A month in and a thread tying together the programs of the second half of the Boston Symphony Orchestra’s season has become clear: composers with unique voices who either toy with the traditional forms and practices of the late 19th century, or completely subvert them while exploiting to the fullest the coloristic potential of a large orchestra. This week’s adventurous program of works by Olly Wilson, Karol Szymanowski, and Aaron Copland continues the trend.

Andris Nelsons leads the BSO in Copland's Third Symphony
© Winslow Townson

Wilson, a composer, performer, and musicologist who died last March, enriched many of his compositions with the fruits of his studies of African, African-American and electronic music, and with his experience in jazz combos. In Lumina, a 1981 commission for the American Composers Orchestra, he intended to explore in sound the concept of “luminosity”. Luminosity as glow is treated both coloristically and structurally as the piece radiates from the glimmer of a single chord. A series of staccato responses, varying in tempo, timbre, texture, and rhythm – and calling on instruments’ highest and lowest ranges for contrast – surges from that initial sound. Conductor Andris Nelsons sharply and dramatically etched the shifting rhythms and tempi in this unusually percussive piece, as Lumina gleamed with the cool light of a night sky dappled with stars.

Karol Szymanowski’s Violin Concerto no. 1 glows with a much different light, that of a rapturous, surreal dreamworld of uncertain tonality inspired by the lush poetry of Tadeusz Miciński’s May Night, with its references to woodland sounds, a couple “burning in love’s conflagration” under sapphire and amethyst skies, Pan’s flute, Abderrahman I, builder of the Alcazar Palace, and characters from Polish folklore. The poem’s dominant metaphor – the mayfly, with its brief lifespan – dominates the concerto in the crowded brevity of its single movement, in a series of buzzing, flitting rhythmic figures, as well as in the high-flying writing for the violin as it urgently darts and dives and soars above the orchestra until abruptly expiring in a faint, flutter of wings. The same syncretic, allusive style infused with Orientalism familiar from other works, like The Love Songs of Hafiz and Król Roger, suffuses the coat of many colors the orchestra spreads out under the soloist.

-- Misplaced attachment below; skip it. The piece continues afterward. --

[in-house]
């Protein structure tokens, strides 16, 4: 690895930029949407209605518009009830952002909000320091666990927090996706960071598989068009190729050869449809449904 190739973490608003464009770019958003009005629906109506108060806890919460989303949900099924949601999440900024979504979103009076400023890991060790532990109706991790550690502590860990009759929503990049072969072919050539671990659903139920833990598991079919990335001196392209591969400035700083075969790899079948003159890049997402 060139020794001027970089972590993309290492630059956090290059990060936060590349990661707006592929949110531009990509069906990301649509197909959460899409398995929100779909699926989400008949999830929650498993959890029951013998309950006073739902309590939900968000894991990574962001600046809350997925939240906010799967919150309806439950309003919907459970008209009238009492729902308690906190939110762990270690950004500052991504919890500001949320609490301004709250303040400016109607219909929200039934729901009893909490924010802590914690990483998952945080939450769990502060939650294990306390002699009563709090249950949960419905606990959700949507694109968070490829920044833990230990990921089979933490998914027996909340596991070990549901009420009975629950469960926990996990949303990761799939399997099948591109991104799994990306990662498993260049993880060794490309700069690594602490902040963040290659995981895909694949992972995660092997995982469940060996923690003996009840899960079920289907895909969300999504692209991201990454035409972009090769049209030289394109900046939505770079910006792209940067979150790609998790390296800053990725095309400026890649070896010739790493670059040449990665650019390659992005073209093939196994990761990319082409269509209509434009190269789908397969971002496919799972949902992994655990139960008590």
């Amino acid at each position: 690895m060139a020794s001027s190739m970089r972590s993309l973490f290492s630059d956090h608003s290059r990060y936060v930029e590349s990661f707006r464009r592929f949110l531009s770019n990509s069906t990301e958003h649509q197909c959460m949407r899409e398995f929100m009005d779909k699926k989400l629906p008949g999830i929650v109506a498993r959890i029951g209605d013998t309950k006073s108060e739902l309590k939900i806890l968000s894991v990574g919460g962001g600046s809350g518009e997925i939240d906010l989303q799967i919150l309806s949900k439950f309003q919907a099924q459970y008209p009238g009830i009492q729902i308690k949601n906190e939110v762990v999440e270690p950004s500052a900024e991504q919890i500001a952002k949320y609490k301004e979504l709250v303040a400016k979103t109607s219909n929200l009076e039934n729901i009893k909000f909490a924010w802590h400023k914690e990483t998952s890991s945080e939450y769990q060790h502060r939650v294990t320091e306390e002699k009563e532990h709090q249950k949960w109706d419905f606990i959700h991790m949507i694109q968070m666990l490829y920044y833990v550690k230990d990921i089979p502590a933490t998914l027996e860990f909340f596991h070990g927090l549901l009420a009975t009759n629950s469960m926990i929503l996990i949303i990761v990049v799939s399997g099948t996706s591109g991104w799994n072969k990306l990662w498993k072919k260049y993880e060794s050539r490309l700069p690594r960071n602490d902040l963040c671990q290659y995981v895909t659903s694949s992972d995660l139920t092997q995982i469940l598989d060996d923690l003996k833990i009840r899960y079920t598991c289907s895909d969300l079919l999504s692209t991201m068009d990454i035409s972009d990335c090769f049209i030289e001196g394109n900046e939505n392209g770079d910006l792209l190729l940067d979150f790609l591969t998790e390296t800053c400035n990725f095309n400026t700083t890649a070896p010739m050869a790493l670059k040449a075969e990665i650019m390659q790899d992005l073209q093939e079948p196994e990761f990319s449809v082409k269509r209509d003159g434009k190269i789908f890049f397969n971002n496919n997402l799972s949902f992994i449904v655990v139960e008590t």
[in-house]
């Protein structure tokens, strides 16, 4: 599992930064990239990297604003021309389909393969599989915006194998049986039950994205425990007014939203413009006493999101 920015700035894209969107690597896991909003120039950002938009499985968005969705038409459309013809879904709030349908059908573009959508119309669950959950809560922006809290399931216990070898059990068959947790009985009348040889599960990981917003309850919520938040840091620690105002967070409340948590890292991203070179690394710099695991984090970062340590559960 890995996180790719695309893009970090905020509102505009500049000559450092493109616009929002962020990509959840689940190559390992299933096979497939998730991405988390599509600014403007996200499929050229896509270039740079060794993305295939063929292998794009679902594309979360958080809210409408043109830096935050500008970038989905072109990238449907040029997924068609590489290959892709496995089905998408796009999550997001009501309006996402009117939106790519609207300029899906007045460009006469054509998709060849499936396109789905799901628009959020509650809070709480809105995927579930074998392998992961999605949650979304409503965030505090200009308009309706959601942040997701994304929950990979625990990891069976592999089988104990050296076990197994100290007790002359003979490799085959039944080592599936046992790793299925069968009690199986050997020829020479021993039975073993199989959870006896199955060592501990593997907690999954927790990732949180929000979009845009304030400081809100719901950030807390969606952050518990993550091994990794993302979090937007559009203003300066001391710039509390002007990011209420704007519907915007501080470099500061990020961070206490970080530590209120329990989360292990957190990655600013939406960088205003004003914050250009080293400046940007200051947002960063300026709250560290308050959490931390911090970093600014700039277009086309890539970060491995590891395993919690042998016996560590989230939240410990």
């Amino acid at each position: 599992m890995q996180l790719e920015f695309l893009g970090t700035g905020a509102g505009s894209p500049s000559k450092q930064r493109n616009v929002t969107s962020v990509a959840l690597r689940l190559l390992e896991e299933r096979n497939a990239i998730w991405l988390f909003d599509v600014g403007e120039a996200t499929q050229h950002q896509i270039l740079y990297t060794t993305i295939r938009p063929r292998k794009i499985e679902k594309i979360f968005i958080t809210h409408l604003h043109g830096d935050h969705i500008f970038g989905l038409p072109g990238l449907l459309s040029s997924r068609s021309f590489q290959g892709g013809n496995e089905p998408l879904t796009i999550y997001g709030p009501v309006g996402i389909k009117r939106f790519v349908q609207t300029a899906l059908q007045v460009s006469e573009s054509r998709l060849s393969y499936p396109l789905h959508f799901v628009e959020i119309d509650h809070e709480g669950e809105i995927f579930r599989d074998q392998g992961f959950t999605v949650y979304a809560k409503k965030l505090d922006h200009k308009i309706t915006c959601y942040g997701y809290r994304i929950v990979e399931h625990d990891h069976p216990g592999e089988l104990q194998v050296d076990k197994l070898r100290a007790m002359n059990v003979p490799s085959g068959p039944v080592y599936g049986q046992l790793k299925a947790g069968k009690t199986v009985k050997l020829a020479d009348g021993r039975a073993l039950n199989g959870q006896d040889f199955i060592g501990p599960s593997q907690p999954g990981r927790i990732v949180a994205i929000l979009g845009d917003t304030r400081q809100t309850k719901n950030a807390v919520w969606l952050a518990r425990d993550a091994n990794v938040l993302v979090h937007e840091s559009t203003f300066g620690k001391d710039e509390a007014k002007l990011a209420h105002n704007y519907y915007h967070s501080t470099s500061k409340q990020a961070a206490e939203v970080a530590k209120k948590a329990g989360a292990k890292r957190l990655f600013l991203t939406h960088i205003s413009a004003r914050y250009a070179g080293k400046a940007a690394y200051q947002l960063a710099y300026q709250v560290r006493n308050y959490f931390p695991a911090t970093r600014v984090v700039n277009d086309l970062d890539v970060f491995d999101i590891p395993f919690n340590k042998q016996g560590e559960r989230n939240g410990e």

Lisa Batiashvili performs Szymanowski's Violin Concerto with BSO and Andris Nelsons
© Winslow Townson

Lisa Batiashvili gave her first performances of the concerto with the Gustav Mahler Youth Orchestra last Spring. This being only her second outing, the score was on a stand to her left, but she turned the page just once, after the initial vivace assai episode. Batiashvili’s violin sang with a steady amber-hued tone which whitened slightly in the highest passages but never turned cold. It floated like gossamer above the orchestra, trilling and nearly vanishing in several dazzling pianissimo passages. Nelsons and the orchestra provided a background as Dionysian and luxuriant as that of a Gustave Moreau painting.

Copland may not have been inspired by a poem when he came to write his Third Symphony for conductor Serge Koussevitzky and the BSO, but it’s difficult not to think of the lyrics (all of them) to America the Beautiful when hearing it. As a wartime symphony, it is as quintessentially American in its response as last month’s Vaughan Williams' Fifth was quintessentially British. A snapshot of an optimistic, can-do America looking both to the immediate present of Allied victory and the postwar future, it endures precisely because it embodies symphonically an expansive nation with its “alabaster cities”, “purple mountains majesties” and “amber waves of grain” and gives voice to the country’s ceaseless yearning to “crown [its] good with brotherhood from sea to shining sea”. The ten-bar cut first made by Bernstein in 1948 and later sanctioned by Copland was restored for these performances.

Nelsons stamped his interpretation by according an unusual Brucknerian weight and pace to the more monumental passages and the brass and percussion throughout. The first movement rose with the warmth and promise of dawn over a mountainous landscape, blazed, then faded. The fanfares announcing the second movement sounded like a summons to something more consequential than the frolicking scherzo which follows. Nelsons resisted the tendency to rush articulating clearly the rhythmic variety of this movement (so clearly, in fact, that one could hear for the first time snatches of unintended echoes of the dawn music from Madama Butterfly’s intermezzo). After a mysterious, troubling, but ultimately comforting third movement, Nelsons gathered the various strands of 1942’s Fanfare for the Common Man lurking in the previous movements and built them into such an incandescent and powerful affirmation that it continued to resonate outside the hall as a timely reminder not only of who we are, but what we hope to be.